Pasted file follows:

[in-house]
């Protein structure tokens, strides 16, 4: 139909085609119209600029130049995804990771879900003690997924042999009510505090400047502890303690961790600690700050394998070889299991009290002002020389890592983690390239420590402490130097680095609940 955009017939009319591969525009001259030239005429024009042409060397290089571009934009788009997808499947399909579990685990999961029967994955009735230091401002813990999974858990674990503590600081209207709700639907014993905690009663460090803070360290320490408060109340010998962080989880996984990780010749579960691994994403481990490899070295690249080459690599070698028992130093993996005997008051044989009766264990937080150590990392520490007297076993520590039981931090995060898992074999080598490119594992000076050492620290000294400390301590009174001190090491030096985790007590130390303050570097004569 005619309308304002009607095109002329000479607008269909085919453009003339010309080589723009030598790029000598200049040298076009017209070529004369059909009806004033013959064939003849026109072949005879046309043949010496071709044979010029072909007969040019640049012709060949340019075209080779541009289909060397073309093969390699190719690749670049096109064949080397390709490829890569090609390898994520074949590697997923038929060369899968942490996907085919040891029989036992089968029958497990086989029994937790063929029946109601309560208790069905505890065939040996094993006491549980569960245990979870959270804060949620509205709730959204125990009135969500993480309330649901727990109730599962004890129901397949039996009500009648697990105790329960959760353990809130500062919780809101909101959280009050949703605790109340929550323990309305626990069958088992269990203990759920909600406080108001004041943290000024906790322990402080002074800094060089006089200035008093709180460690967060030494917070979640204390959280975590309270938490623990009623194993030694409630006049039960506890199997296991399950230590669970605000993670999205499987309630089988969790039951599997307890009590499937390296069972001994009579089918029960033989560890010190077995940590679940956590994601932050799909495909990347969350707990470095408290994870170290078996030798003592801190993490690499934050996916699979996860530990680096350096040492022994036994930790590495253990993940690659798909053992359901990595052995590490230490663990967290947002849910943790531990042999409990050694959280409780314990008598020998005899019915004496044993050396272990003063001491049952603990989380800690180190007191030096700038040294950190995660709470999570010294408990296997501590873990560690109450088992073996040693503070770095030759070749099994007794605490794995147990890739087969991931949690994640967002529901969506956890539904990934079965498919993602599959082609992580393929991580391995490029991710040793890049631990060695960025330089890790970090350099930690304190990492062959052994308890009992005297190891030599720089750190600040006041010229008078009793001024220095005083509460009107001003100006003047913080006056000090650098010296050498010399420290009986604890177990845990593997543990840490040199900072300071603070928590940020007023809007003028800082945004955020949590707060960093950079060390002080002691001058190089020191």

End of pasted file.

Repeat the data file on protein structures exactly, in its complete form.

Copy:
[in-house]
């Protein structure tokens, strides 16, 4: 139909085609119209600029130049995804990771879900003690997924042999009510505090400047502890303690961790600690700050394998070889299991009290002002020389890592983690390239420590402490130097680095609940 955009017939009319591969525009001259030239005429024009042409060397290089571009934009788009997808499947399909579990685990999961029967994955009735230091401002813990999974858990674990503590600081209207709700639907014993905690009663460090803070360290320490408060109340010998962080989880996984990780010749579960691994994403481990490899070295690249080459690599070698028992130093993996005997008051044989009766264990937080150590990392520490007297076993520590039981931090995060898992074999080598490119594992000076050492620290000294400390301590009174001190090491030096985790007590130390303050570097004569 005619309308304002009607095109002329000479607008269909085919453009003339010309080589723009030598790029000598200049040298076009017209070529004369059909009806004033013959064939003849026109072949005879046309043949010496071709044979010029072909007969040019640049012709060949340019075209080779541009289909060397073309093969390699190719690749670049096109064949080397390709490829890569090609390898994520074949590697997923038929060369899968942490996907085919040891029989036992089968029958497990086989029994937790063929029946109601309560208790069905505890065939040996094993006491549980569960245990979870959270804060949620509205709730959204125990009135969500993480309330649901727990109730599962004890129901397949039996009500009648697990105790329960959760353990809130500062919780809101909101959280009050949703605790109340929550323990309305626990069958088992269990203990759920909600406080108001004041943290000024906790322990402080002074800094060089006089200035008093709180460690967060030494917070979640204390959280975590309270938490623990009623194993030694409630006049039960506890199997296991399950230590669970605000993670999205499987309630089988969790039951599997307890009590499937390296069972001994009579089918029960033989560890010190077995940590679940956590994601932050799909495909990347969350707990470095408290994870170290078996030798003592801190993490690499934050996916699979996860530990680096350096040492022994036994930790590495253990993940690659798909053992359901990595052995590490230490663990967290947002849910943790531990042999409990050694959280409780314990008598020998005899019915004496044993050396272990003063001491049952603990989380800690180190007191030096700038040294950190995660709470999570010294408990296997501590873990560690109450088992073996040693503070770095030759070749099994007794605490794995147990890739087969991931949690994640967002529901969506956890539904990934079965498919993602599959082609992580393929991580391995490029991710040793890049631990060695960025330089890790970090350099930690304190990492062959052994308890009992005297190891030599720089750190600040006041010229008078009793001024220095005083509460009107001003100006003047913080006056000090650098010296050498010399420290009986604890177990845990593997543990840490040199900072300071603070928590940020007023809007003028800082945004955020949590707060960093950079060390002080002691001058190089020191």